Judgement is coming. Evil will be dealt with and done away with. But when we think of evil, we must not think of it as something out there. Evil is in me too and it must be cut away by God. Because I belong to him, God is dedicated to cutting that evil away and transforming me. Sometimes it is a painful process. Sometimes God uses unlikely events or experiences to achieve this end, but I trust in him. As painful as it can be to go against the flow in this world and undergo the transformation that God is working in me, it is ultimately a far more painful and terrible thing to simply go the way of this world. That’s what Peter means in verses 17 and 18:
“For it is time for judgment to begin with God’s household; and if it begins with us, what will the outcome be for those who do not obey the gospel of God? And, ‘If it is hard for the righteous to be saved, what will become of the ungodly and the sinner?’”
(1 Peter 4:17–18, NIV (Anglicised, 2011))
God may discipline me out of love, to correct my ways and transform me so I become more like Jesus. I know that God isn’t just punishing me when I suffer, because my punishment was taken by Jesus on the cross. I have faith in Jesus and his sacrifice in my place and so I am saved. My debt is paid. My sins are forgiven. I hope the same is true of you because this is a debt you could never afford to pay yourself. Thank God you don’t have to if you put your trust in Jesus.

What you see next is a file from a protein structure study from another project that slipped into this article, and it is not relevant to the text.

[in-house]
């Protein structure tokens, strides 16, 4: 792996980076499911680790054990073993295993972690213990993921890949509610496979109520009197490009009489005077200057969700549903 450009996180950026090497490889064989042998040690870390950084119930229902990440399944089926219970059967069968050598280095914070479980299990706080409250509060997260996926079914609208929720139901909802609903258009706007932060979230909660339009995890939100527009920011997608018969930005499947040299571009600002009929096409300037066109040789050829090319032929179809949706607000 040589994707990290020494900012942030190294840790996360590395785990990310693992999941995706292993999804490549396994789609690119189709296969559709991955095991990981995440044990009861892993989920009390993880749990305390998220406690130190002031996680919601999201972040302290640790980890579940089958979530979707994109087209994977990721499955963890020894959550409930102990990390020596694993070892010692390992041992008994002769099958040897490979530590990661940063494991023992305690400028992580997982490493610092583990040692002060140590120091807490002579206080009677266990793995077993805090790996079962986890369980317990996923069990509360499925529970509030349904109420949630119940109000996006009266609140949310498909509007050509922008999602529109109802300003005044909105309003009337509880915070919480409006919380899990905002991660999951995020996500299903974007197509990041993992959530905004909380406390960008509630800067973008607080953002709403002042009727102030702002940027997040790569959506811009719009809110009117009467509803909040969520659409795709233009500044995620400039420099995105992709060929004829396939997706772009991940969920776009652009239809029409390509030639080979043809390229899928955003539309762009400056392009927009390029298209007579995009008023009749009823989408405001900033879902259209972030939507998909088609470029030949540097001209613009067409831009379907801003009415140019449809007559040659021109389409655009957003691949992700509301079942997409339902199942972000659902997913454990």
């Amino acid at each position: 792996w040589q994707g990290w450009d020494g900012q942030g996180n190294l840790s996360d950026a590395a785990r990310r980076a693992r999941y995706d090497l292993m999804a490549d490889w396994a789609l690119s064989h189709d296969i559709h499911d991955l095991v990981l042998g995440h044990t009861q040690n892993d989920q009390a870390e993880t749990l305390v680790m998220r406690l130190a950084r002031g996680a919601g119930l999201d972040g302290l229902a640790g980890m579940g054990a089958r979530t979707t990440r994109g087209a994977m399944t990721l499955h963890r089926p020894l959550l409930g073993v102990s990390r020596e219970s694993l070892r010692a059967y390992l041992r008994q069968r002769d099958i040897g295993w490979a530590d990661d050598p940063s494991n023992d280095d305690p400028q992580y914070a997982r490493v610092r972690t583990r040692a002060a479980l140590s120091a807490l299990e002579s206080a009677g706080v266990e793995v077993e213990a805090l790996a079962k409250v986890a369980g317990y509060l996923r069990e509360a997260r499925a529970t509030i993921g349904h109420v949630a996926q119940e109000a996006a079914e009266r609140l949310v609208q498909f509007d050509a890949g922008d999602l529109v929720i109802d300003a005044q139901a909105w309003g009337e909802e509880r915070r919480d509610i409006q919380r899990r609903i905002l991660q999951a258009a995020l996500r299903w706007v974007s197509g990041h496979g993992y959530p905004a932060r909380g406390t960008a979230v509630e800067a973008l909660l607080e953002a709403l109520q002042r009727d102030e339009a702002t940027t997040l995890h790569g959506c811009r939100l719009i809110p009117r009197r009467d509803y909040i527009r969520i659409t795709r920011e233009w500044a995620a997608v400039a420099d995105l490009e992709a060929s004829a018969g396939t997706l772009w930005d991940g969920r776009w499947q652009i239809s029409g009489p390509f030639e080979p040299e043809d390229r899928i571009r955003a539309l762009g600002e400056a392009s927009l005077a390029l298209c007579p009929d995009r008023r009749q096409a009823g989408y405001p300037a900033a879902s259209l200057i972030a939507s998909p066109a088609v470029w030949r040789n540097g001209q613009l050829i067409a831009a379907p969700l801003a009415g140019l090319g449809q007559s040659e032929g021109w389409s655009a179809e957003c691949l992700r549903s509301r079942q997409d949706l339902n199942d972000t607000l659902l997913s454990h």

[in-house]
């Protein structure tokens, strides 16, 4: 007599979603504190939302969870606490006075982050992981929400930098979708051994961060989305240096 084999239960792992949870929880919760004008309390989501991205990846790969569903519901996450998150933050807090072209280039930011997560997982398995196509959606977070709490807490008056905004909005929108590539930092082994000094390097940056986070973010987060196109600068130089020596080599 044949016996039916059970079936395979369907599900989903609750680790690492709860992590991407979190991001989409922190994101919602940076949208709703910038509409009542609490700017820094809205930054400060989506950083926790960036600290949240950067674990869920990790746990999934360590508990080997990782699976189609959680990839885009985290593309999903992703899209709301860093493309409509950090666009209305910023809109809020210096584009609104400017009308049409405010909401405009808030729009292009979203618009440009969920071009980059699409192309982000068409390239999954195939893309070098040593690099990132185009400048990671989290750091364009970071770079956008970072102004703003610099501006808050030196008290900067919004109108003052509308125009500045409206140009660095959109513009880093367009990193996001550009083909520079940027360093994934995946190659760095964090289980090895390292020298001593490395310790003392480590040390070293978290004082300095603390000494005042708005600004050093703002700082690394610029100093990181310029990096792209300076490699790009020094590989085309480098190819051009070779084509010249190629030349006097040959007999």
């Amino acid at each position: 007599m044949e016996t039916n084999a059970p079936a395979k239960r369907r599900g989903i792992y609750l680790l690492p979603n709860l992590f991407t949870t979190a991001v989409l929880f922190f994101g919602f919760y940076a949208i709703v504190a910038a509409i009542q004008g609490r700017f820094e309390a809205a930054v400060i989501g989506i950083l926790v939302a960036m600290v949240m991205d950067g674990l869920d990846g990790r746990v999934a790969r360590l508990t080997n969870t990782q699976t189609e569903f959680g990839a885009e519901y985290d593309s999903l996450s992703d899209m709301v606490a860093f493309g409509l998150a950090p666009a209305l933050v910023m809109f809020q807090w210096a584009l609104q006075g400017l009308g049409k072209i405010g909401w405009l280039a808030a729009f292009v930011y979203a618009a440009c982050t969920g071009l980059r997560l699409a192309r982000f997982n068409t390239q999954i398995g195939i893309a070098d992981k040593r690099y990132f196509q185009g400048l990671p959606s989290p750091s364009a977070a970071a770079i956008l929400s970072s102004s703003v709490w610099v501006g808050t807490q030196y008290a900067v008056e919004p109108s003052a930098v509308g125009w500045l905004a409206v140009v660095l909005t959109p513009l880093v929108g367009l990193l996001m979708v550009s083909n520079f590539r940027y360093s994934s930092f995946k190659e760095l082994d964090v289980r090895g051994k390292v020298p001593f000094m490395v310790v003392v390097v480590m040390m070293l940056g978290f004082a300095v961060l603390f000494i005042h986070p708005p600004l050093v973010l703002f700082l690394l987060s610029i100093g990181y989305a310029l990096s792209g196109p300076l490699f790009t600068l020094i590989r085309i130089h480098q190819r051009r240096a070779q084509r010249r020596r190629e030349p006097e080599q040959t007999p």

Cling tightly to God when you suffer, knowing that he is faithful and is working in you to bless you and transform you into what you were always meant to be.
“So then, those who suffer according to God’s will should commit themselves to their faithful Creator and continue to do good.”
(1 Peter 4:19, NIV (Anglicised, 2011))
Don’t be surprised that things are difficult. Commit to God and continue to do what he has called you to do. An athlete doesn’t get discouraged when their muscles ache after training. They know they’re putting in the work, they know that their body is changing and growing, that they are being transformed. Christians who suffer for their faith should have the same response, knowing that they’re being refined and transformed by God who loves them.
Commit yourself to your faithful Creator and continue to do good during these difficult times, and always.
Faithful Lord, help us to trust you in our fiery ordeals. Fill us with the faith and knowledge that you are good and are working all things for the good of us who love you. We pray again for healing and restoration. Heal the sick, comfort the mourning, protect our communities we pray. Help our health service to handle the enormous pressure they are under now. Help those out of work or barely scraping by because of the economic devastation this virus has brought. Help your church to grow in faith and in love for you and each other and to be a powerful and bright witness in a dark world.
We pray for those who are lonely. Help us to remember to reach out to each other, by phone or letter, or other technology, and share friendship.
We pray for the peace, protection, and justice for the people of Nigeria during the ongoing “End SARS” protests.
We pray for our brothers and sisters around the world who are persecuted for their faith. May they be encouraged and strengthened by your presence with them and may they be a powerful witness for the gospel in their countries.
We pray these things in Jesus’ name,